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Purpose on Payday October 2023: COP28 Special

By Sophie Morello
27 October 2023
Green & Good (ESG and Impact)

With just a little over a month to go until COP28, we’re dedicating this Purpose on Pay Day to everything you need to know about this critical UN climate summit, including insights from our team at the heart of the action in Dubai.

COP28 UAE, which opens on 30 November, is unlike no other for a number of reasons.

Firstly, it will be a milestone moment when the world will take stock of its progress on the Paris Agreement. The first Global Stocktake (GST) will be announced and it will provide a comprehensive assessment of progress since adopting the Paris Agreement to limit global warming to 1.5C.

Evidence suggests we’ll reach a 1.5C temperature rise within the decade, and decarbonisation efforts have been patchy, so we won’t be surprised when the GST shows that the world is a long way off from meeting the commitments made in Paris 2015.

The GST report will set the scene for the whole Conference, and will no doubt emphasise the need to align efforts on climate action and put meaningful measures in place to bridge the gaps in progress. It remains to be seen if it mobilises collaborative action on the scale needed.

Secondly, the need for agreement is greater than ever, as the GST will no doubt highlight.

According to the International Energy Association, there are a number of vital actions for scaling up clean energy and improving energy efficiency that must happen to provide 80% of the emissions reductions needed to put the energy sector on a pathway consistent with limiting warming to 1.5 ºC. These points provide a key benchmark for the success of COP and include.

  • Tripling the installed capacity of renewables
  • Doubling the rate of energy efficiency improvement
  • Reducing methane emissions from fossil fuel operations by 75% by 2030
  • An agreement on financial mechanisms to support clean energy financing in developing economies

Will the grip of fossil fuel interests be too strong to move the dial on the global energy transition?  With COP28’s president Sultan al-Jaber also head of the UAE’s state-owned oil company, the ambition and expectations of this COP have been and continue to be approached with caution by some commentators. There are always high hopes for a breakthrough agreement to phase down fossil fuel extraction, for example, but regardless of what damning conclusions the GST reveals, there is scepticism whether this COP will be able to bring the global political will to make a breakthrough on fossil fuel use.

Finding agreement at COP is always going to be tough and hard won. We got a sense of how challenging it is earlier this month, when diplomats from all European countries met and debated their COP28 negotiating position on fossil fuels. Final agreement was made that the 27-member bloc will push for a world-first deal to phase out the "unabated" global use of fossil fuels, triple production of renewable energy and stop the building of coal power plants. It was reported that there were tensions between wealthier EU states able to implement change more quickly, and poorer states concerned about the cost of ditching fossil fuels.  But despite this, the resulting agreement makes Europe the most ambitious voice at the COP table so far.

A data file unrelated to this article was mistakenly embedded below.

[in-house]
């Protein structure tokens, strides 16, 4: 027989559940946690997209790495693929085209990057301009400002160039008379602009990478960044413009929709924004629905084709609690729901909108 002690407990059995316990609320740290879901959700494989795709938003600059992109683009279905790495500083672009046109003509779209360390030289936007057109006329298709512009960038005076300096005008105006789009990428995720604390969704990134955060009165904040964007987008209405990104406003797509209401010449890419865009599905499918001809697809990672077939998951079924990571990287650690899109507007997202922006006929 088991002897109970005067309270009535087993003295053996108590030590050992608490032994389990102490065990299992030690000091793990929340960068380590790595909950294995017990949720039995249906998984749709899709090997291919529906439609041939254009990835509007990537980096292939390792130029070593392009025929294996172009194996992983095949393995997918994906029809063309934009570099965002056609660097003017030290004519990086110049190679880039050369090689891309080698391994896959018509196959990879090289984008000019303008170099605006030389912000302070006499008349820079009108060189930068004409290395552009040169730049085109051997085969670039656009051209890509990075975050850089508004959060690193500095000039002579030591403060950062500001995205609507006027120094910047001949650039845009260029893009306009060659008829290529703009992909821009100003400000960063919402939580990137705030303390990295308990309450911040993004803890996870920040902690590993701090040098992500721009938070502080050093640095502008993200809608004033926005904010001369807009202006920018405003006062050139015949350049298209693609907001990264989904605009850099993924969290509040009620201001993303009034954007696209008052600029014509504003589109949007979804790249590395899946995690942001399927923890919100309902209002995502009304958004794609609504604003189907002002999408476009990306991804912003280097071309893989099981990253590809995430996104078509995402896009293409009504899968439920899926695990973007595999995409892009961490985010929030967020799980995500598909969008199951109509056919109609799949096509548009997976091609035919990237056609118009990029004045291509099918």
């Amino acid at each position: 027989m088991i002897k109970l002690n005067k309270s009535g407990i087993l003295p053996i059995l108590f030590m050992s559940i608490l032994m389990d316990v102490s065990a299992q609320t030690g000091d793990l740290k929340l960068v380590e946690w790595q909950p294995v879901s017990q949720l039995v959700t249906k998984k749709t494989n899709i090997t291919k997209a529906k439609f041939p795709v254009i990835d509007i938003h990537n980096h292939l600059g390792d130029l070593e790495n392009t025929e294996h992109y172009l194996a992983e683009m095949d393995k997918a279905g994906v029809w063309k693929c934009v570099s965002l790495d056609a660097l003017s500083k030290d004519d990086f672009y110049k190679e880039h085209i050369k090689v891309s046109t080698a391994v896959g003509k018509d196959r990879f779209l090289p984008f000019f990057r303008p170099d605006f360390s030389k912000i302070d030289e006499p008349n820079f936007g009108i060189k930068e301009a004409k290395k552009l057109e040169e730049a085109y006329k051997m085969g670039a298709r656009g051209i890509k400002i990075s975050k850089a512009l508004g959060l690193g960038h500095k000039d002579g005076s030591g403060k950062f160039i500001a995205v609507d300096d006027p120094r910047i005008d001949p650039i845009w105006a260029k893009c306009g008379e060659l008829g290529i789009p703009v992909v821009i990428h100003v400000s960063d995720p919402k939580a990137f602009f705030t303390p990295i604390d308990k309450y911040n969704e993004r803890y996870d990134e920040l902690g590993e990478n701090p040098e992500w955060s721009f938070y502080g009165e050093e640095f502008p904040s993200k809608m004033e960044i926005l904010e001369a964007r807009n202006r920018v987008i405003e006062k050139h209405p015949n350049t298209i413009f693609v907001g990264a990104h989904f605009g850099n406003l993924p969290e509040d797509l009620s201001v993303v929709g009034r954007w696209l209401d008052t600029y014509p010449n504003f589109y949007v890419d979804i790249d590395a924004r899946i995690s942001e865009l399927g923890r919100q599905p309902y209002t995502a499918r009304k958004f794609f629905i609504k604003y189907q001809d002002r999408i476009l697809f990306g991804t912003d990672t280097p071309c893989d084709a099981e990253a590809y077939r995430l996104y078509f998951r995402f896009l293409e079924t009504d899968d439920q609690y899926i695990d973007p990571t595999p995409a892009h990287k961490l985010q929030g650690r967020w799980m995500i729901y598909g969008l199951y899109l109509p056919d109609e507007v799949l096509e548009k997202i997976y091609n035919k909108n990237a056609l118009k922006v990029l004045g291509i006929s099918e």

The EU is going to have a tough fight. COP talks will take place against a backdrop of ongoing energy security issues and geopolitical tensions, with new exploration contracts being issued all over the world, the UK included. Perhaps the biggest differentiator for this COP is that it will be the most challenging yet, while the costs of inaction are higher than ever.


The view from Dubai

By Katja Novakovic, SEC Newgate Middle East

While political decisiveness on fossil fuels may be lacking, Dubai's hosting of COP will bring all key stakeholders, including the all-important oil and gas companies, to the table. Like it or not, beyond the limits of government consensus, it's ultimately industry players who need to get on board for net-zero to happen.

On the skepticism surrounding this year's host country, we may recall COP's last visit to the Middle East in 2012. COP18 in Qatar, another petrostate with global industry interests, led to the adoption of the Doha Amendment, establishing the second commitment period of the Kyoto Protocol.

So there may be reasons for optimism yet. Dubai's unique scope for COP is perhaps best exemplified by Dr Sultan Al Jaber's dual role as the Summit's President-Designate and Group CEO of the UAE's state-owned oil company, ADNOC. With the Global Stocktake looming over key decision-makers this year, some backtracking on where economic ambition has taken us since Paris is, arguably, called for.

As of October, the COP team has accredited 353 out of close to 700 submissions of expressions of interest. Preparations at Expo City Dubai are in full swing to establish what will be the first physically connected COP Green and Blue Zones, enhancing accessibility for delegates. The publicly-accessible Green Zone is set to offer a full programme of events throughout the COP days, from art shows, cultural and youth performances, to panels, leadership talks and exhibitions.

Dubai, a top winter destination with or without COP, stands to draw additional footfall to the Summit, including from those are “just in the area”. This can diversify the COP crowd beyond the usual suspects of climate delegations and industry representatives. This year's unofficial theme may well be, the more voices, eyes and ears at COP, the higher our chances of success.